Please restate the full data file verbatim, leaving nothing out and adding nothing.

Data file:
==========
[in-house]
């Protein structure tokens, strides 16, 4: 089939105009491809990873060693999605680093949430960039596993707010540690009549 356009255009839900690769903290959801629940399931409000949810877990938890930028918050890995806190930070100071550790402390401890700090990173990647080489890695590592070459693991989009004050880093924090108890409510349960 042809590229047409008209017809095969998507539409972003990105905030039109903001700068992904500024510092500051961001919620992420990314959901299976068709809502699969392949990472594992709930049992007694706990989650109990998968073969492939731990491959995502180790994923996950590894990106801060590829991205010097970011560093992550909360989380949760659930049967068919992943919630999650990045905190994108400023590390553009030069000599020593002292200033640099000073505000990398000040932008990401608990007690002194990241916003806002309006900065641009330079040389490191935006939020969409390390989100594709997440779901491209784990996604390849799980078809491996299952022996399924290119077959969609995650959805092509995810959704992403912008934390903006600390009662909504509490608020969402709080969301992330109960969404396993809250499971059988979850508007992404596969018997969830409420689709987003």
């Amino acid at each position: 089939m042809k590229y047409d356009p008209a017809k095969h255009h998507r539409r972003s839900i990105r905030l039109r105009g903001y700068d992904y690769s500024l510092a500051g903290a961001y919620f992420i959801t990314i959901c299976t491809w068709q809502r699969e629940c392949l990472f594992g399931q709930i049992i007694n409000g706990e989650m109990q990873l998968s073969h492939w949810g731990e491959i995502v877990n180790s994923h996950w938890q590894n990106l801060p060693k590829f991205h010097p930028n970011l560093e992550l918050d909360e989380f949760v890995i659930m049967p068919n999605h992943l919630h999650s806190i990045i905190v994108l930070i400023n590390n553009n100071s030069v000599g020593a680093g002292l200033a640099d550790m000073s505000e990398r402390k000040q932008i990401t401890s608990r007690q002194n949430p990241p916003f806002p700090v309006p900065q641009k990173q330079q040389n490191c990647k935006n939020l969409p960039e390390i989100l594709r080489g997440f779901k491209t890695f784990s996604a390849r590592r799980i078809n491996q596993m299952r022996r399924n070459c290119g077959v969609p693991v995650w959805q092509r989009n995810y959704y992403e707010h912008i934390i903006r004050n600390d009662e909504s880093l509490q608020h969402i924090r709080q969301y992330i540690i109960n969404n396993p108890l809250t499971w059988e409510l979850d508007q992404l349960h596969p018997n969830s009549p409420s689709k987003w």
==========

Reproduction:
[in-house]
């Protein structure tokens, strides 16, 4: 089939105009491809990873060693999605680093949430960039596993707010540690009549 356009255009839900690769903290959801629940399931409000949810877990938890930028918050890995806190930070100071550790402390401890700090990173990647080489890695590592070459693991989009004050880093924090108890409510349960 042809590229047409008209017809095969998507539409972003990105905030039109903001700068992904500024510092500051961001919620992420990314959901299976068709809502699969392949990472594992709930049992007694706990989650109990998968073969492939731990491959995502180790994923996950590894990106801060590829991205010097970011560093992550909360989380949760659930049967068919992943919630999650990045905190994108400023590390553009030069000599020593002292200033640099000073505000990398000040932008990401608990007690002194990241916003806002309006900065641009330079040389490191935006939020969409390390989100594709997440779901491209784990996604390849799980078809491996299952022996399924290119077959969609995650959805092509995810959704992403912008934390903006600390009662909504509490608020969402709080969301992330109960969404396993809250499971059988979850508007992404596969018997969830409420689709987003």
């Amino acid at each position: 089939m042809k590229y047409d356009p008209a017809k095969h255009h998507r539409r972003s839900i990105r905030l039109r105009g903001y700068d992904y690769s500024l510092a500051g903290a961001y919620f992420i959801t990314i959901c299976t491809w068709q809502r699969e629940c392949l990472f594992g399931q709930i049992i007694n409000g706990e989650m109990q990873l998968s073969h492939w949810g731990e491959i995502v877990n180790s994923h996950w938890q590894n990106l801060p060693k590829f991205h010097p930028n970011l560093e992550l918050d909360e989380f949760v890995i659930m049967p068919n999605h992943l919630h999650s806190i990045i905190v994108l930070i400023n590390n553009n100071s030069v000599g020593a680093g002292l200033a640099d550790m000073s505000e990398r402390k000040q932008i990401t401890s608990r007690q002194n949430p990241p916003f806002p700090v309006p900065q641009k990173q330079q040389n490191c990647k935006n939020l969409p960039e390390i989100l594709r080489g997440f779901k491209t890695f784990s996604a390849r590592r799980i078809n491996q596993m299952r022996r399924n070459c290119g077959v969609p693991v995650w959805q092509r989009n995810y959704y992403e707010h912008i934390i903006r004050n600390d009662e909504s880093l509490q608020h969402i924090r709080q969301y992330i540690i109960n969404n396993p108890l809250t499971w059988e409510l979850d508007q992404l349960h596969p018997n969830s009549p409420s689709k987003w």